Holy Spirit: God of Order – Foreword by Justin Peters


“Teach sound doctrine and refute those who contradict,” the Apostle Paul wrote to his partner and fellow worker in the gospel, Titus (Tit 1:9). Dr. Scott Aniol has done just that in this book on the work of the Holy Spirit of God.

A great swath of professing evangelical Christians today believe that “Spirit-led” worship will be unpredictable and experiential. The working of the Holy Spirit will be evidenced by heightened emotional states, spontaneous speaking in tongues, new revelation, prophetic dreams, and anything-goes worship services. The less structured and more spontaneous the corporate worship experience, the more certain the Spirit is at work.

Signs and wonders and miracles of healing are also said to be a hallmark of the Spirit-led church. Just as the Holy Spirit empowered Jesus and the Apostles to perform miracles of healing, he should be empowering believers to do the same today. The immutability of the Holy Spirit leads, they say, to the inescapable conclusion that the modern church should mirror in every way the churches of the Apostolic era.

Hundreds of millions of professing believers have been taught to expect promptings, hunches, and nudges from the Holy Spirit. He will even speak to the Christian in a direct, quotable sense. This is a sure sign that the Holy Spirit is at work in the believer’s life. In fact, the absence of such activity is deemed a dire warning. Henry Blackaby in his seminal book, Experiencing God, writes, “If you have trouble hearing God speak, you are in trouble at the very heart of your Christian experience.”1Henry T. Blackaby and Claude V. King, Experiencing God: Knowing and Doing the Will of God (Nashville: B&H Publishing Group, 2004), 87.

The stakes are high. Hearing from God outside of Scripture is apparently ground-level basics for the Christian. If this is not your norm, you are in trouble.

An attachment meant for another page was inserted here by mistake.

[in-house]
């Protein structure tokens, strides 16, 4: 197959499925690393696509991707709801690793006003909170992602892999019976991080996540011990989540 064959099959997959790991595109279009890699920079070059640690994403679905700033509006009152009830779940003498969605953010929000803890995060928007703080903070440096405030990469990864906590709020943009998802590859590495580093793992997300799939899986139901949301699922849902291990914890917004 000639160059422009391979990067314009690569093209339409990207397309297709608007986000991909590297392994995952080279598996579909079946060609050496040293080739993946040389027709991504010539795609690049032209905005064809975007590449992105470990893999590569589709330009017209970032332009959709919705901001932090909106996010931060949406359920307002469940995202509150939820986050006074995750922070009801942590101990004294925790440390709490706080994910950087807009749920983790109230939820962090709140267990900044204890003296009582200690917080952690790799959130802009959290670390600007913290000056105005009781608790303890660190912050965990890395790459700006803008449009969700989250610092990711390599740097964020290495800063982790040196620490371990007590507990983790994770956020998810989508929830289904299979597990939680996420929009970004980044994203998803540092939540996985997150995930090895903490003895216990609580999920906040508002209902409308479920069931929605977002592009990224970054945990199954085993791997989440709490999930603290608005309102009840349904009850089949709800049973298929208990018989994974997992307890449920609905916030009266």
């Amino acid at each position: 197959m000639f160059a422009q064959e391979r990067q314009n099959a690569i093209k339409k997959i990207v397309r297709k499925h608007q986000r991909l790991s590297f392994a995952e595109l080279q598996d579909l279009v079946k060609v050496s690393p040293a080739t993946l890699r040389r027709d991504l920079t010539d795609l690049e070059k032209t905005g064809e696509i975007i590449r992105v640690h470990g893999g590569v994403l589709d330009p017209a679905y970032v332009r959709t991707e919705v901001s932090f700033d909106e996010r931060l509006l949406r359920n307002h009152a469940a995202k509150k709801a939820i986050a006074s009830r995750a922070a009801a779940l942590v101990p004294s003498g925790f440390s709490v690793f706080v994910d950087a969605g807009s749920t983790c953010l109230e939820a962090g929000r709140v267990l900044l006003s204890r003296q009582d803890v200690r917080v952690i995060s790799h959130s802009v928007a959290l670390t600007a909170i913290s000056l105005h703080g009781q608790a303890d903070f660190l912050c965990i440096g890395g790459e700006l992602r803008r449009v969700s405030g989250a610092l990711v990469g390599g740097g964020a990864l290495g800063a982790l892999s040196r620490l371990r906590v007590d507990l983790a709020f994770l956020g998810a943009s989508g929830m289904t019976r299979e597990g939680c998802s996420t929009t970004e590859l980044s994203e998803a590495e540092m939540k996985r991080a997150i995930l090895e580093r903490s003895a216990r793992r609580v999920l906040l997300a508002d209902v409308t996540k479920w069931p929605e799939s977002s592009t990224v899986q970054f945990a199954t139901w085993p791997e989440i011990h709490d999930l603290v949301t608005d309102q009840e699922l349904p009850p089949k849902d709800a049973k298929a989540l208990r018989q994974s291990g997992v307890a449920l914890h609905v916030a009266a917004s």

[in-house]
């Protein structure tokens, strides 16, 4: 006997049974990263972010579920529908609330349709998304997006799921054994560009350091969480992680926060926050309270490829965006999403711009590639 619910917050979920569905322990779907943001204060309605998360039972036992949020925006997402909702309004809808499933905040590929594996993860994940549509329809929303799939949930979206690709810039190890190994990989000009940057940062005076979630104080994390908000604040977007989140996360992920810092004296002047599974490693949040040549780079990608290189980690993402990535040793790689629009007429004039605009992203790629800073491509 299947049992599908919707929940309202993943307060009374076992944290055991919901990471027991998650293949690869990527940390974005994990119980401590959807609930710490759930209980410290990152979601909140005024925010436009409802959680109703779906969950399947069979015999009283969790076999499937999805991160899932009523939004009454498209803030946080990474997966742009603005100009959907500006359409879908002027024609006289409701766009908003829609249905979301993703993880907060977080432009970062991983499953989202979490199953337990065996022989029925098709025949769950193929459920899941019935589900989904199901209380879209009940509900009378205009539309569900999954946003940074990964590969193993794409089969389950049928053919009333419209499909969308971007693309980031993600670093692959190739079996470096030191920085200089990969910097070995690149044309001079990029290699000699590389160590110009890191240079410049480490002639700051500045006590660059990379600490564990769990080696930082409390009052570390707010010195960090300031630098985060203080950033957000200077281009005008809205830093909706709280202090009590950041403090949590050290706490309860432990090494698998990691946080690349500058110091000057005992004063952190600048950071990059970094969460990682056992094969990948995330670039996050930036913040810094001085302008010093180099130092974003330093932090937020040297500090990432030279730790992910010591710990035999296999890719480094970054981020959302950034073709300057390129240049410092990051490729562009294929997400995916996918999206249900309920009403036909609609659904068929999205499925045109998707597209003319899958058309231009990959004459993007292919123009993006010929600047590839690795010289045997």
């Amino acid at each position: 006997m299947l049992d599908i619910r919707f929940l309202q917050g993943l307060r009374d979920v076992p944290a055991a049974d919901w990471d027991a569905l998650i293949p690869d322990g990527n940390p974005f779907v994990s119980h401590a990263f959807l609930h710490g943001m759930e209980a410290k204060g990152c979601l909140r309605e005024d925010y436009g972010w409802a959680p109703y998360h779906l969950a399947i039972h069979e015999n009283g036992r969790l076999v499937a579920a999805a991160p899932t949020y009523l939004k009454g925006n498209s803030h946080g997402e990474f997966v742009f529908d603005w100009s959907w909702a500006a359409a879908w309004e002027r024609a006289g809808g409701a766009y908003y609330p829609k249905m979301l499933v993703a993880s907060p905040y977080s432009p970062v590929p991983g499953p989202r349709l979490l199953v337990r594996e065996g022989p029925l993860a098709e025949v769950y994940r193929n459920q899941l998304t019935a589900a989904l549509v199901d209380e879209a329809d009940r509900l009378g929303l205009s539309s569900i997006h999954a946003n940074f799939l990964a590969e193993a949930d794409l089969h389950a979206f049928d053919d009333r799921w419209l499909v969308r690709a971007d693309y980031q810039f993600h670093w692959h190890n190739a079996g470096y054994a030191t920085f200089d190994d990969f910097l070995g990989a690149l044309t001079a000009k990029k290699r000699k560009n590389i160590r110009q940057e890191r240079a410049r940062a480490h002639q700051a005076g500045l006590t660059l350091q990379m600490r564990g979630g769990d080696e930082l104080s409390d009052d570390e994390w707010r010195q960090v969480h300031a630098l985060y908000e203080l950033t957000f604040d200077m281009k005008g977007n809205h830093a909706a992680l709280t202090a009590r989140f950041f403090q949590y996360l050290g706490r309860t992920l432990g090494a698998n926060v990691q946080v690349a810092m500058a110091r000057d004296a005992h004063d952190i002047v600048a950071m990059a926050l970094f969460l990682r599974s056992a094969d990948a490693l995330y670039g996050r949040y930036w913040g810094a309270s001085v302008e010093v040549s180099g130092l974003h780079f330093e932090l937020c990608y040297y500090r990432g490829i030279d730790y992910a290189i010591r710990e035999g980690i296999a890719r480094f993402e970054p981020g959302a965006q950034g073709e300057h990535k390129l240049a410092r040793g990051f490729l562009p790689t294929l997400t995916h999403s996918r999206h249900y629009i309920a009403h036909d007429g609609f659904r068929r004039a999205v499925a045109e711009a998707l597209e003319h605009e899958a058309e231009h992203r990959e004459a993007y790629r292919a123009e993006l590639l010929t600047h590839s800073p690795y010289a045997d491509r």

Dr. Sam Storms is widely regarded to be one of the most careful and cautious theologians within the charismatic camp, yet even he argues that receiving direct communication from the Holy Spirit is a requirement to have intimacy with God. He writes, “To be the recipient of prophetic revelation from God, whether in dreams, impressions, trances, visions, or words of knowledge and words of wisdom can be nothing short of euphoric. The experience brings feelings of nearness to God and a heightened sense of spiritual intimacy that isn’t often the case with other of the charismata (spiritual gifts).”2Storms, Sam, Practicing the Power (Grand Rapids: Zondervan, 2017), 143.

But this is profoundly unbiblical teaching. This divides Christians into classes: the spiritual Haves and Have-Nots. If you receive dreams, visions, and even trances from the Holy Spirit, you are a Have. But if you, for example, are a Christian with a Bible, the indwelling of the Holy Spirit, who is gifted in teaching or administration, you are a Have-Not. That’s just not very “intimate.”

Christians are made to doubt their walk with Christ and even their very salvation if they are not the recipients of these kinds of experiences. Churches are deemed unspiritual and dead if they do not have highly emotionalized services and regularly produce signs, wonders, and miracles of healing.

But these things are not the work of the Holy Spirit. Dr. Aniol persuasively argues from Scripture that the true work of the Holy Spirit is not producing chaos but rather order. The true work of the Holy Spirit does not produce hysterics but rather holiness. The Holy Spirit does not point people to himself but rather to Jesus.

The Holy Spirit is sovereign and is always active. He needs neither our permission nor our activation. The Holy Spirit is no longer bestowing miraculous gifts as he did in the early church, but his work is no less supernatural today than it was then. The Holy Spirit does his divine work through the ordinary and effectual means of grace.

It is the height of irony that the theological camp which claims to have the highest view of the Holy Spirit is also the welcoming home to the most egregious heresies, false prophecies, and chicanery which bring nothing but reproach to his name and confusion to the church.

As cessationists, we are so often told that we do not believe in the power of the Holy Spirit. To the contrary, as cessationists, our view of the Holy Spirit and his work is far too high to lay practices and behavior that is anything but holy at his anthropomorphic feet. As cessationists we cede no ground in our pneumatology to the charismatics.

I invite you to read this book to come into a right understanding of the Person and work of the Holy Spirit. Rightly understanding the orderly and providential work of the Holy Spirit will bring to you immeasurable comfort and benefit as you “grow in the grace and knowledge of our Lord and Savior Jesus Christ” (2 Peter 3:18).

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1 Henry T. Blackaby and Claude V. King, Experiencing God: Knowing and Doing the Will of God (Nashville: B&H Publishing Group, 2004), 87.
2 Storms, Sam, Practicing the Power (Grand Rapids: Zondervan, 2017), 143.
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Justin Peters

Justin earned his undergraduate at Mississippi State University (1995) and then a Master of Divinity and Master of Theology (2000, 2002) from Southwestern Baptist Theological Seminary in Fort Worth, Texas.